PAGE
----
Anyway so math doesn’t really work like that. You need to love and respect the math formulas. I mean math does work like that once you get to a certain ridiculous level of math belt, but for years before this you are going to respect and use math formulas to do math.
And somehow I could never quite see math formulas as these pure things for doing pure math. I’m too Ne/Fidiotic to enjoy pure math. I need analogies. I need to picture these analogies in my head in order to do math. Like a kindergardener.
I still deal with math via Ne > Ti > Te.
Let’s use a simple division example.
The image is a picture of a cake if you can’t tell. My drawings are unfortunately subtle objects, full of mystery and concealed passion. Anyway look at that drawing have you looked yet.
In my head 2000 instantly becomes a unit of volume. In this instance: a cake. I mentally divide the cake into six parts, then cut one slice for the answer. Gangsta. I have yet to do the Te part, the calculation, but my Ti has already converted cake slices back into numbers.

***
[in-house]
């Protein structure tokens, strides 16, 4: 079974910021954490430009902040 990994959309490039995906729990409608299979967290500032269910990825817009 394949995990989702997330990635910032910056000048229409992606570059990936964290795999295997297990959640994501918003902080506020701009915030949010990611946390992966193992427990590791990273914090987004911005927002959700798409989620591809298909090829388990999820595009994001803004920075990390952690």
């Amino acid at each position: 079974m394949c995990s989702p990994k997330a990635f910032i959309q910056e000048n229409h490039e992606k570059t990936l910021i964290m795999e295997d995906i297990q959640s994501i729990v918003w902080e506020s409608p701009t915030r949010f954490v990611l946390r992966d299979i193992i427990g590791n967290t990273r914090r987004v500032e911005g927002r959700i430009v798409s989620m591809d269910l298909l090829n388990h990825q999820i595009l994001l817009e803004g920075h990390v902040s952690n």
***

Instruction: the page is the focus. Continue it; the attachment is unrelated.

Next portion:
All of this happens in an instant. Based on the size of the slices, the answer is somewhere between 300 and 400. And honestly as far as I’m concerned, at this point this problem is solved. The rest is just boring plodding Te refinement. Uncool time vampire refinement. Who needs to connect the dots when just looking at the dots with your eyes makes it super obvious that the dots are a picture of a boat.
Math needs to. It wants you to know exactly what kind of boat it is and how many boat chimneys and other boat type parts it has on it. I mean if you write on your math paper in school, “like 350?” you will straggle and fail. Because being a person means taking responsibility for yourself and like 350 is not taking responsibility for yourself. Like 350 is just hubris.
My ESFJ friend E recently took a math class. E is also not so naturally good at math. This is something we share. She is not a Te-type problem-solver, but I often notice her reaching for Te instead of engaging her inf-Ti, which comes to her only unconsciously — but also handily, like a secret power. It’s Te that E was using on her math homework when a problem stumped her and she send me a IM, all,